Tag Archives: Southwest Centre for Forensic Mental Health

Privately-developed London area mental health hospitals justified by massive “risk” calculations

Evaluating value-for-money on a privatized public infrastructure project has always been a bit of a mugs game. A value-for-money (VFM) assessment is produced every time the province engages the private sector in the building of public infrastructure such as hospitals, court houses, or recreation facilities.

The problem with these assessments is they are always done by an organization that has everything to gain by making the assessment support the privatized option. Given these value for money calculations are usually done after the deals are signed, it would be very embarrassing for government to show otherwise.

These assessments were formerly done directly by Infrastructure Ontario (IO), but given IO’s mandate to engage the private sector in such projects, it was felt they failed the test of unbiased independence. A look at the Auditor General of Ontario’s review of one of their earlier projects – the William Osler Health Centre – would suggest IO got quite creative in justifying a project that looks to have cost taxpayers at least $400 million more than had the government taken a more conventional approach to financing and operating the hospital.

After it was acknowledged that perhaps IO wasn’t independent enough, business consultants like KPMG were asked to do this work. Unfortunately these business consultants were also members of the Canadian Council for Public Private Partnerships, and therefore, also subject to criticism of bias. Now a third-party is engaged to evaluate the “fairness” of these evaluations prepared by KPMG and others. These “fairness monitors” are often themselves involved in the world of public-private partnerships, and therefore far from impartial.

Continue reading

St. Thomas forensic mental health centre opens with fanfare and problems

The bright and shiny new Southwest Centre for Forensic Mental Health has opened in St. Thomas with much fanfare and more than a few problems.

The new building may “fight stigma,” as its proponents say, but a bowl of the cafeteria’s soup will cost a lot more for patients, staff and visitors and a glitch in the computerized security system is creating more than a few security headaches. Nor are there enough beds to facilitate the transfer of all eligible patients from the regional detention centre.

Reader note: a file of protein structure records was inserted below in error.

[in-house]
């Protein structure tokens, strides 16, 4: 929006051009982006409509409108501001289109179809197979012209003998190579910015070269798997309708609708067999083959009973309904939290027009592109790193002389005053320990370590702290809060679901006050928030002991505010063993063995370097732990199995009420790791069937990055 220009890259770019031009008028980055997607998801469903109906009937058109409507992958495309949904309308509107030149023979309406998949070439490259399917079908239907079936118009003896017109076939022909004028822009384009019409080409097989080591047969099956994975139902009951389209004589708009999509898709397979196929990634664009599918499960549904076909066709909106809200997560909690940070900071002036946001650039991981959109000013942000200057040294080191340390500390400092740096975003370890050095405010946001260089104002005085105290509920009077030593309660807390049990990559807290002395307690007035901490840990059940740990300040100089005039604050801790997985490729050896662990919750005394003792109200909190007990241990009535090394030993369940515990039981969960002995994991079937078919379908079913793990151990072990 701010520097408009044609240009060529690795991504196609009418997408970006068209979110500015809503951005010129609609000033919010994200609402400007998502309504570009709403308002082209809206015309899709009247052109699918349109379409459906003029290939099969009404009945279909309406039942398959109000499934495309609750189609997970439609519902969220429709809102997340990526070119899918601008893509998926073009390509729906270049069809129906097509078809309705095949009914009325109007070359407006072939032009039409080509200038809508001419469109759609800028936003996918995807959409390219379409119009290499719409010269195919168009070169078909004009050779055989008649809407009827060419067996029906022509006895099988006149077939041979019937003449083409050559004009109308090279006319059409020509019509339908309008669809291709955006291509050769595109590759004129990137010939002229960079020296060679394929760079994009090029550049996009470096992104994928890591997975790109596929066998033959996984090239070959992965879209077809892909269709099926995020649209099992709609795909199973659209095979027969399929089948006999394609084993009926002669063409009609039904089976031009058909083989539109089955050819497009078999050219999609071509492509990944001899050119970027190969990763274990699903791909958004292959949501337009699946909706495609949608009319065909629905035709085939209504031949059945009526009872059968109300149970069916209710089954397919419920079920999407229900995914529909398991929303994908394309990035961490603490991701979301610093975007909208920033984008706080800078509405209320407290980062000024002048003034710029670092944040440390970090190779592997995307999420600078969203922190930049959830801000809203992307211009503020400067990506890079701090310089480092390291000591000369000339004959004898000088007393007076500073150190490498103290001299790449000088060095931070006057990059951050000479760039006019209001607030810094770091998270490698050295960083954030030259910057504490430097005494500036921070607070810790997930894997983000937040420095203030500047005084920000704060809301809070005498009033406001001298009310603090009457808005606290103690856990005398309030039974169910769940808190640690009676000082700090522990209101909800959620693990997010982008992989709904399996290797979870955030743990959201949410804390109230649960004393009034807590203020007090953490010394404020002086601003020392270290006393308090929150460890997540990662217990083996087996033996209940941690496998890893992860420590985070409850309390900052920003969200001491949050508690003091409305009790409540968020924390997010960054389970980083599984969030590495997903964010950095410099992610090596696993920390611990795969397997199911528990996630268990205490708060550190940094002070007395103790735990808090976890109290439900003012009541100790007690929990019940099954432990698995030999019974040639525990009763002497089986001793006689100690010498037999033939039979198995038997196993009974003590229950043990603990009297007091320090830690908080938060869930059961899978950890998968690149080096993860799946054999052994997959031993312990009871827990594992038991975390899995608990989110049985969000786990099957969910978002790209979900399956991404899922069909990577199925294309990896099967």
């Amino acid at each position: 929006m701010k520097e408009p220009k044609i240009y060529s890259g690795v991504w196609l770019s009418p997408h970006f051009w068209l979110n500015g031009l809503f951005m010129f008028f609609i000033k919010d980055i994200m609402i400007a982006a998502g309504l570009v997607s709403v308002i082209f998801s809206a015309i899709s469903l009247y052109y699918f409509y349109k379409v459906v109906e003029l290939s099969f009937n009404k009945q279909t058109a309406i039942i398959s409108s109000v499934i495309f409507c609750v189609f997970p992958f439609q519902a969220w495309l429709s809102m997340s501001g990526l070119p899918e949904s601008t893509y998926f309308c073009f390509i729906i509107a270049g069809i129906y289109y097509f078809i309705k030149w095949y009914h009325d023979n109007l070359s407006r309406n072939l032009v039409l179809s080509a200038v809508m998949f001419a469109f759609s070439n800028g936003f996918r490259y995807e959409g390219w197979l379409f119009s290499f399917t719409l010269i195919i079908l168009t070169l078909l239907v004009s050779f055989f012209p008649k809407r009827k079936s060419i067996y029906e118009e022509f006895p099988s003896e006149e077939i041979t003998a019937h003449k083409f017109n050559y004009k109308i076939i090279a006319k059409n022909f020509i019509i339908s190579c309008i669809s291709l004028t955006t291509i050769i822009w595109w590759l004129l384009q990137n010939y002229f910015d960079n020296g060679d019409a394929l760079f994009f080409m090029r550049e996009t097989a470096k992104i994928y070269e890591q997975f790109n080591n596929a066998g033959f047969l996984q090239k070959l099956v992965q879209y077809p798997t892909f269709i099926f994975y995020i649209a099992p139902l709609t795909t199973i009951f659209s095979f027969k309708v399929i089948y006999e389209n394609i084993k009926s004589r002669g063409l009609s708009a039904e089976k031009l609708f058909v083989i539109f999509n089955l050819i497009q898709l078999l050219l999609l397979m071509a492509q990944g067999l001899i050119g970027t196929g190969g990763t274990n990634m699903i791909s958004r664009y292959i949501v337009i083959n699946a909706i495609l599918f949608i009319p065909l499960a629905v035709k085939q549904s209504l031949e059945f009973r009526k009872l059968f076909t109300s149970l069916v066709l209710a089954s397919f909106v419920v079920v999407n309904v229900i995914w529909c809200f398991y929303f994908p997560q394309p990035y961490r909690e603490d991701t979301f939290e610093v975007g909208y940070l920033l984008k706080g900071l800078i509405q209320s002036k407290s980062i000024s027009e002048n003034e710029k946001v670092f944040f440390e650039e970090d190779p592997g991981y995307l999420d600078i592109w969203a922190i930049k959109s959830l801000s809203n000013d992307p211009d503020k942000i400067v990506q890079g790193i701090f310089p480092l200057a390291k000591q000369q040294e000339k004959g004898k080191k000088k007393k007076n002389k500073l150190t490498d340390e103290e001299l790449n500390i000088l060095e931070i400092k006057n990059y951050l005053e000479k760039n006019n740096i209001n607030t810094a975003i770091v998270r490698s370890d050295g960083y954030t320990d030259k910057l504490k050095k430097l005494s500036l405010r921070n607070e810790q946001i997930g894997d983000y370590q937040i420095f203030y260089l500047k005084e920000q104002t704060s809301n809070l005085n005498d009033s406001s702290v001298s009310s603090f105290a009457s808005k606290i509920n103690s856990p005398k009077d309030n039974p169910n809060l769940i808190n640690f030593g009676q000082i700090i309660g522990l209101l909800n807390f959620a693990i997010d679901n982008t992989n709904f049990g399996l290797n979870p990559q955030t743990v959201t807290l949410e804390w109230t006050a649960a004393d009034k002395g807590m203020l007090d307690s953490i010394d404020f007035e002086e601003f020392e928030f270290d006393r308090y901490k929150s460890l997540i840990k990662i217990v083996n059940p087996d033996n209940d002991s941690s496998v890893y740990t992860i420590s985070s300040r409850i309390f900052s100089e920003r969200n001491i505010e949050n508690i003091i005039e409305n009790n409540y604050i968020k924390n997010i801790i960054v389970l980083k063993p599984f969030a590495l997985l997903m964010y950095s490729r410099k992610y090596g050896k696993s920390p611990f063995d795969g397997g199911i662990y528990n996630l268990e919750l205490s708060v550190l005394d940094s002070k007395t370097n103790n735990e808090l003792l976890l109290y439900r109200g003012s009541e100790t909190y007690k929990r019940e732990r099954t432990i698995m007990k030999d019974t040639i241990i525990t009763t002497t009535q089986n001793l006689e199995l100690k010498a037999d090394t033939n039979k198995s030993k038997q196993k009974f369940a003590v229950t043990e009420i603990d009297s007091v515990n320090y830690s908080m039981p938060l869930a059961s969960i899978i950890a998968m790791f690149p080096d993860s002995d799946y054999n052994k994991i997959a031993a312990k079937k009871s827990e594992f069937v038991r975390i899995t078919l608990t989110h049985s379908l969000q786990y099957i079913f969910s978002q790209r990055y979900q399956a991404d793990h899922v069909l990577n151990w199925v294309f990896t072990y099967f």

The building is the first of two new privatized regional mental health facilities to open in the London area. During the June 14 opening ceremonies officials praised the architecture, noting it reflects a new level of respect for the hospital’s occupants. The second and larger of the two mental health hospitals will open in London for 2015.

The two mental health facilities are being built as public-private partnerships, which means that in addition to the design and construction being provided by the private sector, 30-year maintenance and financing is also part of the deal. Facilities maintenance can include elevator maintenance, electrical and mechanical systems, ventilation systems and other similar work.

After less than a week in the new facility — patients were not transferred into the building until June 19 — employees are already frustrated by the wristband system that is supposed to monitor and control the whereabouts of patients.

Forensic patients are those who have arrived at the hospital following a tangle with the justice system. They have either been found unfit to stand trial, or the court has deemed them to be not criminally responsible for their actions. Contrary to the stereotype, more than 90 per cent of forensic patients are there as a result of non-violent incidents.

The wristband system is supposed to reflect the individual restrictions placed on these patients by the Ontario Review Board (ORB). However, the new security system is allowing patients with much broader security clearance to bring their much more restricted buddies through doors they are not meant to travel through.

Continue reading